There are few athletes left with Sakic's sense of loyalty, having played for the Quebec/Colorado franchise his entire career (although he did sign an offer sheet with the Rangers in 1997). He was a classy leader with a wrist shot from God. I was always indifferent about those amazing late-'90s Avs teams because they had so many disliked players (namely Claude Lemieux and Patrick Roy) but it was impossible to deny the talent of their two best and most dangerous players, Sakic and Peter Forsberg. You just always knew that Sakic was a great guy, a tremendous leader that never allowed egos to get in the way of winning.

His class was exemplified by the moment when, after winning the Cup in 2001, he immediately handed the holy challis to my one of my boyhood heroes, Raymond Bourque. Sakic didn't want any of the spotlight for himself, even though he certainly deserved it following his Hart Trophy campaign. More than any singular on ice moment, that's how I'll remember Joe Sakic.

It makes me feel older, watching guys who were in their prime when I was a kid retire. But that's part of life. I'm not sure we'll see the likes of Sakic ever again.

Wednesday, July 1, 2009

Recapping the Madness: Free Agency Day 1

As always, Day 1 of the NHL free agent season was a dandy. Lots of signings, a few trades, plenty of surprises, great moves and head-scratchers alike. Just about every big-name UFA came to new contracts on Wednesday with only a couple still to be confirmed. Let's take a look at some of them:

* The biggest, most shocking move for the day came when Marian Hossa agreed to a whopping 12-year, $62.5MM deal with Chicago. There were plenty of teams in on Hossa, but the opportunity to sign with the young Blackhawks was something the dynamic Slovak did not feel he could pass up. His time with Detroit came to an end Tuesday when he rejected a 10-year pact with the Red Wings with an annual cap hit of around $4MM.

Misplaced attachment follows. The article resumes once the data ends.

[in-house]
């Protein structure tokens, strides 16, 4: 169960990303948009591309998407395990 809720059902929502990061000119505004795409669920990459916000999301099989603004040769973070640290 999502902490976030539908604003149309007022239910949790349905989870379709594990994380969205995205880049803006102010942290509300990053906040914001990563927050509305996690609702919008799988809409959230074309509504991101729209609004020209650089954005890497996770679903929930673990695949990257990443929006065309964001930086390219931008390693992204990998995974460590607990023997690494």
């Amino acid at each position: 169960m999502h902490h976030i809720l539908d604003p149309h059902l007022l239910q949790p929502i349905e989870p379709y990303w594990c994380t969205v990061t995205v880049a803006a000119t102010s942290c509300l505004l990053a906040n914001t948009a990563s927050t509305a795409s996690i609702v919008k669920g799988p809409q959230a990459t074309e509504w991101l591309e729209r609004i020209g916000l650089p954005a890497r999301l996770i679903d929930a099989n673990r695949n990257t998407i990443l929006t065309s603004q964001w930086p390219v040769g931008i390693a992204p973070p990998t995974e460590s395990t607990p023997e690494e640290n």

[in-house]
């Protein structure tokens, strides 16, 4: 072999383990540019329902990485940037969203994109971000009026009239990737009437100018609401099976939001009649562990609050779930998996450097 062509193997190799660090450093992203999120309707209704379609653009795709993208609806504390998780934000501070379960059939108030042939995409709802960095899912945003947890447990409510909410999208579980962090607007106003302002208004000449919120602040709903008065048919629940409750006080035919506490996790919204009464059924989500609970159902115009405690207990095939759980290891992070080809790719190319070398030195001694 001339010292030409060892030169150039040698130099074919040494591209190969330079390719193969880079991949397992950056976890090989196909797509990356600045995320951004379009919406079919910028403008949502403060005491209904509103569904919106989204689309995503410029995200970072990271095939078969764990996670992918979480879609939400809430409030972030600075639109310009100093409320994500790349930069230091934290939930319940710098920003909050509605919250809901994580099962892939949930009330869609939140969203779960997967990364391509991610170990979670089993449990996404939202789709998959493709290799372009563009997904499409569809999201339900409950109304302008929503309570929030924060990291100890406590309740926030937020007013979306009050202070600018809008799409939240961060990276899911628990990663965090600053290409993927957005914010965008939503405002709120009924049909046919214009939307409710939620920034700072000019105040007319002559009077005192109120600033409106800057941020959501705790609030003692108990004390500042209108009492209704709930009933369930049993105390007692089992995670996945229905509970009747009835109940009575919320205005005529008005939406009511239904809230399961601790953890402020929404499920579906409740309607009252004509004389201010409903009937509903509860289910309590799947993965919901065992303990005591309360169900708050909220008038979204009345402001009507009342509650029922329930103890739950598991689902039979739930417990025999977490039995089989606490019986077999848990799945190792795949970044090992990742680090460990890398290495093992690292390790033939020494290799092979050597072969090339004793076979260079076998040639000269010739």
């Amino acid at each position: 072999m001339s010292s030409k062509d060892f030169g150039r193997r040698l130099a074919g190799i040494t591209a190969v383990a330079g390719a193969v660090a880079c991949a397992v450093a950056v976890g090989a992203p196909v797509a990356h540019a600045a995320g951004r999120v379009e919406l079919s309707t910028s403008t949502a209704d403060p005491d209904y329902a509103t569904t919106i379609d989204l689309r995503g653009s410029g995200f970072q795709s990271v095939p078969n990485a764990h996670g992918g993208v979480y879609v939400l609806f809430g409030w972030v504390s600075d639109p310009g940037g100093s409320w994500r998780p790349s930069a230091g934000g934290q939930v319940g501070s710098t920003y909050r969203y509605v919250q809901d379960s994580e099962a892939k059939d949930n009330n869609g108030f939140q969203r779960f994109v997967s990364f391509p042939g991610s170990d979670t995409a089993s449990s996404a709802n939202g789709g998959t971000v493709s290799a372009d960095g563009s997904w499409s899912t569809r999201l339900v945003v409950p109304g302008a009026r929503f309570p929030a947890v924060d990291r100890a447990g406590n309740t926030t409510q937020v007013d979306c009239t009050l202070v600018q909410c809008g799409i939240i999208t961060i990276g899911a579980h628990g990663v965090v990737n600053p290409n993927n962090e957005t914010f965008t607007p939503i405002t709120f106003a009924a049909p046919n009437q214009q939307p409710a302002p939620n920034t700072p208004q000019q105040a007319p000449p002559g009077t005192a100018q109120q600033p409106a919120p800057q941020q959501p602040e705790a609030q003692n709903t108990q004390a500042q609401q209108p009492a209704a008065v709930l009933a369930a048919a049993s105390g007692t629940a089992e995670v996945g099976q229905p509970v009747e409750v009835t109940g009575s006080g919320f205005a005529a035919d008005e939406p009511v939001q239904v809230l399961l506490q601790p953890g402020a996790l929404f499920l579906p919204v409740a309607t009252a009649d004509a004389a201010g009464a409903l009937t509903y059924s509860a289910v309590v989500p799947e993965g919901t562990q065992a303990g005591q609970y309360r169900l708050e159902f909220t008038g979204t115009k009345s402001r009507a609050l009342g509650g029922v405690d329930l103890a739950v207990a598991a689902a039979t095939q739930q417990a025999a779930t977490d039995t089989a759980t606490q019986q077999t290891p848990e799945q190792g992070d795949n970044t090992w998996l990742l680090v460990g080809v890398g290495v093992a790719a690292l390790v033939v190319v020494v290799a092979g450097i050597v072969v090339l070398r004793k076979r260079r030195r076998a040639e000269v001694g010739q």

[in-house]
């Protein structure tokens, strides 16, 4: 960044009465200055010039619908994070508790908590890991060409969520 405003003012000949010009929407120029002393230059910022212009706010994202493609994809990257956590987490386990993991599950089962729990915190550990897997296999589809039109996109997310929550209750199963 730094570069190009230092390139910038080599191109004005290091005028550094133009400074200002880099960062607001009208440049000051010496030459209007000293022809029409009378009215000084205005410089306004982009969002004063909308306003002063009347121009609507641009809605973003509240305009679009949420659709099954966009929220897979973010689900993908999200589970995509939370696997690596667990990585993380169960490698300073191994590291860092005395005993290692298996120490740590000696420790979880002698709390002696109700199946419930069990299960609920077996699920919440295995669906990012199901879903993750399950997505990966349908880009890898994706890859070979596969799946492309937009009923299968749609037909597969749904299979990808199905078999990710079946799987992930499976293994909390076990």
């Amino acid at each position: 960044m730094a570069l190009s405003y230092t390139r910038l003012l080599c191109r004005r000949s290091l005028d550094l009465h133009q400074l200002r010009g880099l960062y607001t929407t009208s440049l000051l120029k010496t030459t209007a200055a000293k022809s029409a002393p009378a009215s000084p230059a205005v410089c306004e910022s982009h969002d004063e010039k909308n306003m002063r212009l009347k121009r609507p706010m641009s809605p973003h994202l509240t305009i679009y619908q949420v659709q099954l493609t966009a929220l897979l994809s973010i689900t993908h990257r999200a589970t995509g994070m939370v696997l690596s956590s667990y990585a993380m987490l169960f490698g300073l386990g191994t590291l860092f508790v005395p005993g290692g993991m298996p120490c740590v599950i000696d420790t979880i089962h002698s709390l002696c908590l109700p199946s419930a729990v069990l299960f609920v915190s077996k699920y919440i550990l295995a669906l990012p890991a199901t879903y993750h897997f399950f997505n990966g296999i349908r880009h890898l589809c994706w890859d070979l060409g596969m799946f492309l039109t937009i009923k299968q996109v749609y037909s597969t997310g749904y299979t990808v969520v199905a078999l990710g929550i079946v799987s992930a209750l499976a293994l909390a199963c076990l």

It's a little puzzling that Hossa wound up taking a little over $1 million more per year, however this deal with Chicago is heavily front-loaded in terms of actual money and we don't know how the Red Wings' offer was structured. But like I wrote before, it's hard to blame Hossa for taking more money since he left a fortune on the table last summer. And it's not like the Red Wings are crippled because of this. They still have some guys named Datsyuk and Zetterberg and Franzen, plus they can keep Jiri Hudler and allow their young talent to shine as a result.

As for the Hawks, this deal makes sense for '09-'10 but beyond that it's pretty iffy. Wunderkinds Jonathan Toews and Patrick Kane and D-man Duncan Keith will be due for big raises, and they still have needs to address for this coming season. They are headed straight for salary cap hell this time next year. The Hossa deal also leaves Chicago with a goaltending tandem of Cristobal Huet and Corey Crawford because Nikolai Khabibulin fled for Edmonton on a four-year, $15 million deal on Wednesday. Not exactly stellar. They are putting their eggs in next year's basket, and time will tell if it pays off.

I was temporarily juiced by a Boston Globe report that Hossa's agent had been in contact with the Bruins this afternoon. Boston was in the mix for Hossa last summer before going to Detroit. It would have been a tight fit under the cap, and Phil Kessel's days in Boston would have been done, but man, would I have loved to see it. Of course, I also don't want my team to be cursed, so maybe it's not so bad that he's going to be in Chicago for the rest of his career.